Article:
By then, the Communist Party had ruled for 30 years, during which all jobs were to be assigned by the central government, with private hiring or job finding being prohibited. Requests by any organization for specially qualified workers were made to the higher authority that may or may not grant them. Thank God that as soon as I came home to Shanghai, I noticed in The Liberation Daily an extraordinary advertisement - in fact, over the past 30 years the Communist government had never placed any advertisement in the newspapers. It was an advertisement for English teachers in the Shanghai East China Normal University. Ever since the start of Communist rule in China, the so-called "idolize-America, pro-America, fear-America ideology" had been publicly criticized and the teaching of English was prohibited nation-wide. Instead, the Russian language was taught in all high schools and universities by several thousands of poorly qualified teachers who were randomly trained to teach Russian for a short period of six months. By the time (1978) China opened its doors to English-speaking countries, very few people in China could speak English. So, how could English teachers be found? The solution: by inviting applications from the public. There was, however, one requirement: the applicant's permanent residency must be in Shanghai.

At that time, it was extremely difficult for anyone in the countryside to claim residency in a large city like Shanghai. As the Labor Camp was then my registered residence, I was, rationally speaking, not qualified to apply. Yet, deep within me, I felt the urge to do so. I then wrote a letter stating that my residence was not in Shanghai and asked if I could apply for the job. In response, the East China Normal University sent me an application form, which I then completed and returned with my photograph.

On the day of the examination, as I checked the location of my examination room and seat number on the poster at the building entrance, I noticed there were more than 600 applicants. I thought: "While others come with dependence on their own capabilities, I come with dependence on the Lord." (See I Sam. 17:45). There were two types of written examinations, namely arts and science. As my major was Chemistry, I selected the science paper. To my amazement, I found that the paper seemed especially prepared for me, for I knew the answers to all the questions. There was, in particular, a Chinese translation of an English essay regarding Newton's report on his first storm test, which we were required to translate back into English. Amazingly, I had no problem with vocabularies or sentence structure and finished the paper in a breeze. I walked out feeling very satisfied with my answers.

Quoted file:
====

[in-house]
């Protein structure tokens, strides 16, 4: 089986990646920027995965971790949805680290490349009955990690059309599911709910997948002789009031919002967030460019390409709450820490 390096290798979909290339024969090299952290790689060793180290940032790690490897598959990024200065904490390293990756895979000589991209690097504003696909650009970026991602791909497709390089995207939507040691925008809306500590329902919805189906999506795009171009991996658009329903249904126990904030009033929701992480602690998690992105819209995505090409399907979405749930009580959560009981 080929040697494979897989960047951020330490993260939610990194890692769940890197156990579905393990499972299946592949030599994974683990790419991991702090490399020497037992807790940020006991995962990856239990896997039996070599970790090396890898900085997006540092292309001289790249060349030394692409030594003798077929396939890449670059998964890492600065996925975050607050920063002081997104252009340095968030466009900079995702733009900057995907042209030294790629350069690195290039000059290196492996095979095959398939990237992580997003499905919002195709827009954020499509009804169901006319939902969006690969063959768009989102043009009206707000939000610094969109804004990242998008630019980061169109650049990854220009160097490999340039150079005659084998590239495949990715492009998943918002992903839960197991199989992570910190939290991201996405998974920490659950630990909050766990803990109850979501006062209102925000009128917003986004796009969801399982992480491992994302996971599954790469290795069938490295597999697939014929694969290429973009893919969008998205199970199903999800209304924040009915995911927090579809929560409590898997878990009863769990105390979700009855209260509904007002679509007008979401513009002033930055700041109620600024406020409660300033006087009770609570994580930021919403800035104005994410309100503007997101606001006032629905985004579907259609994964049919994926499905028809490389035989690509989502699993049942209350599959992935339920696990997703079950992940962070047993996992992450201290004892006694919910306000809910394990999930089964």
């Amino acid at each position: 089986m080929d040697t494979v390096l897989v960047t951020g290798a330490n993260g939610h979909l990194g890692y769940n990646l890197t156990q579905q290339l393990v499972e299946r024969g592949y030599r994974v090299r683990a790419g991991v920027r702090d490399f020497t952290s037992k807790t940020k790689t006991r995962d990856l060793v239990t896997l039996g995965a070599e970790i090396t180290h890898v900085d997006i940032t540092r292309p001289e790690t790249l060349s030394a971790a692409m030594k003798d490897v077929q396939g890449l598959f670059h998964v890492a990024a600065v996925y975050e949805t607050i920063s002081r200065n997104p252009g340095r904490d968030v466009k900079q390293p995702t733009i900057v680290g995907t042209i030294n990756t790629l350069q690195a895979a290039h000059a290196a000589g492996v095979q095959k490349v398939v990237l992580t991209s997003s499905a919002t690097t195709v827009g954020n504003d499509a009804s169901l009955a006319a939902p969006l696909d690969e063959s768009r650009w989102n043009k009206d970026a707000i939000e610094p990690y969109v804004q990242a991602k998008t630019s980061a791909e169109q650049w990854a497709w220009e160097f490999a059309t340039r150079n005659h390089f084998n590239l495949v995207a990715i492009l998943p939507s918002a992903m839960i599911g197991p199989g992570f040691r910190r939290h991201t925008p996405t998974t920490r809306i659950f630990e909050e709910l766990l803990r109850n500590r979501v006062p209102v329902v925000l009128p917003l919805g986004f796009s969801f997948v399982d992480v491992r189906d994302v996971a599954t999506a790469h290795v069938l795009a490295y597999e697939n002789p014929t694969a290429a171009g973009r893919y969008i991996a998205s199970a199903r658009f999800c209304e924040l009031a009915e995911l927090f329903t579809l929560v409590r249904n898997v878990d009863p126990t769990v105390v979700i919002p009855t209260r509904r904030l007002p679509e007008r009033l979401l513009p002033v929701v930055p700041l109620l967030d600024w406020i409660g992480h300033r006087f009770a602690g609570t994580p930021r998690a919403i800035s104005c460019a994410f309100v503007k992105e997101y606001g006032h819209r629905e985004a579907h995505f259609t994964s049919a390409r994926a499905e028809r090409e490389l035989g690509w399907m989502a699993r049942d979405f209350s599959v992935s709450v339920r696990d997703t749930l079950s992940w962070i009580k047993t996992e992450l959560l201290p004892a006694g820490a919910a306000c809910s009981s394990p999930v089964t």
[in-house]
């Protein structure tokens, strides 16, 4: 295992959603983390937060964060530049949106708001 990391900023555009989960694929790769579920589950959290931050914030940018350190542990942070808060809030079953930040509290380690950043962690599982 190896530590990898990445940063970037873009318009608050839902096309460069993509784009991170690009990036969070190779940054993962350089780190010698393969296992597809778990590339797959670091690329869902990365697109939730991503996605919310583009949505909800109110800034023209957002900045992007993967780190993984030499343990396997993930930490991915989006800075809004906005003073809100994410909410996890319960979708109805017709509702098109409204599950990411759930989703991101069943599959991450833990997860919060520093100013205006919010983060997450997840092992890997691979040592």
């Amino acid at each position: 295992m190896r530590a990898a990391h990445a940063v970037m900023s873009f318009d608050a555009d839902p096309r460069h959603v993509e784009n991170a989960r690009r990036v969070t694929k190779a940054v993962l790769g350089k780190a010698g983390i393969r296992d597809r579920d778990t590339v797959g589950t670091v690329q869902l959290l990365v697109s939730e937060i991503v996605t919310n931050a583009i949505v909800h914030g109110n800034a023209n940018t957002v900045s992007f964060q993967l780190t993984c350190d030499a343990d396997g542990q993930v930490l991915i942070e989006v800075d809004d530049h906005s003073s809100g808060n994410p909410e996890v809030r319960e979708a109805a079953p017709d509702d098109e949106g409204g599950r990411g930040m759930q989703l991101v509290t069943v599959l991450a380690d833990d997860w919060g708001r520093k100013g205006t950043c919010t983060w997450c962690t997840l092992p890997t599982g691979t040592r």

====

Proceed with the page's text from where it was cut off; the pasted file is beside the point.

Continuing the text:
Thank God that I had excelled in the examination! It turned out that, out of more than 600 applicants, I was one of four selected. I was called for an interview. This was what the four of us were told to do: "The teachers we're going to employ will be required to teach in English in the classrooms. That's why even though the four of you did very well in the written test, we need to observe and listen to each of you teach to see how well you can teach in English. We're giving you a textbook that has just arrived from the United States; you're to take it home and prepare for the class presentation a few days later. In the classroom, you're to speak English only, because all the students will be Chinese research scientists approved by the State Council for further studies in the United States. They've been taught Russian at school and learned English on their own."

We gave the presentation as scheduled, with more than 30 listeners who were English teachers of the University's foreign language department. I was the third to perform. I was only half-way through when an elderly professor, surnamed Ye, suddenly stood up and said, "Mr. Yu, you may stop here." Satisfied with my performance, I left the classroom feeling peaceful and joyful.

Back home, right after I finished my lunch, I was notified by phone that I had been selected and was told to report for duty early. I learned that only two of the four selected applicants were successful - a Protestant (I myself) and a Catholic, both having been reformed for over 20 years; I ranked first and the other second. Praise the Lord for what could only be His own miraculous work! - " had it not been the Lord who was on our side ??" (Psalm 124:1, 2).

Note: The reading of English books was not permitted in Labor Camps. Even during the Cultural Revolution, I was reported on for having purchased a copy of the English edition of The Quotations of Mao Tse-tung and was blacklisted for denunciation.

15 Red Guards were teenage activists serving the Communist Party led by Mao Tse-tung during the Cultural Revolution in China.